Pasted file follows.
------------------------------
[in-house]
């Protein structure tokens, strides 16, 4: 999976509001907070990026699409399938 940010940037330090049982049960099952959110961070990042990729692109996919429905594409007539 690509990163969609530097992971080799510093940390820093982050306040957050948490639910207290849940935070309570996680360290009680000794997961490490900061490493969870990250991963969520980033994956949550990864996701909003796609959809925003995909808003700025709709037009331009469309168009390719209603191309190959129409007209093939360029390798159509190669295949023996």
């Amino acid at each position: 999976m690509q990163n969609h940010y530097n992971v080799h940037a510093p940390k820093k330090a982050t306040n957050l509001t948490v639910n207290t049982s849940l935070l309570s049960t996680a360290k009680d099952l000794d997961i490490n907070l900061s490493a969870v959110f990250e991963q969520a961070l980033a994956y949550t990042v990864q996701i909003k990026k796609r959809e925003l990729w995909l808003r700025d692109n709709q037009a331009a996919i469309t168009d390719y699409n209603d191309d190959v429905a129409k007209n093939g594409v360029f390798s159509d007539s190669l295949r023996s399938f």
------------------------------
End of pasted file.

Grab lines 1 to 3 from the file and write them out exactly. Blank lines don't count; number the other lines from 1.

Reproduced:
[in-house]
């Protein structure tokens, strides 16, 4: 999976509001907070990026699409399938 940010940037330090049982049960099952959110961070990042990729692109996919429905594409007539 690509990163969609530097992971080799510093940390820093982050306040957050948490639910207290849940935070309570996680360290009680000794997961490490900061490493969870990250991963969520980033994956949550990864996701909003796609959809925003995909808003700025709709037009331009469309168009390719209603191309190959129409007209093939360029390798159509190669295949023996």
């Amino acid at each position: 999976m690509q990163n969609h940010y530097n992971v080799h940037a510093p940390k820093k330090a982050t306040n957050l509001t948490v639910n207290t049982s849940l935070l309570s049960t996680a360290k009680d099952l000794d997961i490490n907070l900061s490493a969870v959110f990250e991963q969520a961070l980033a994956y949550t990042v990864q996701i909003k990026k796609r959809e925003l990729w995909l808003r700025d692109n709709q037009a331009a996919i469309t168009d390719y699409n209603d191309d190959v429905a129409k007209n093939g594409v360029f390798s159509d007539s190669l295949r023996s399938f």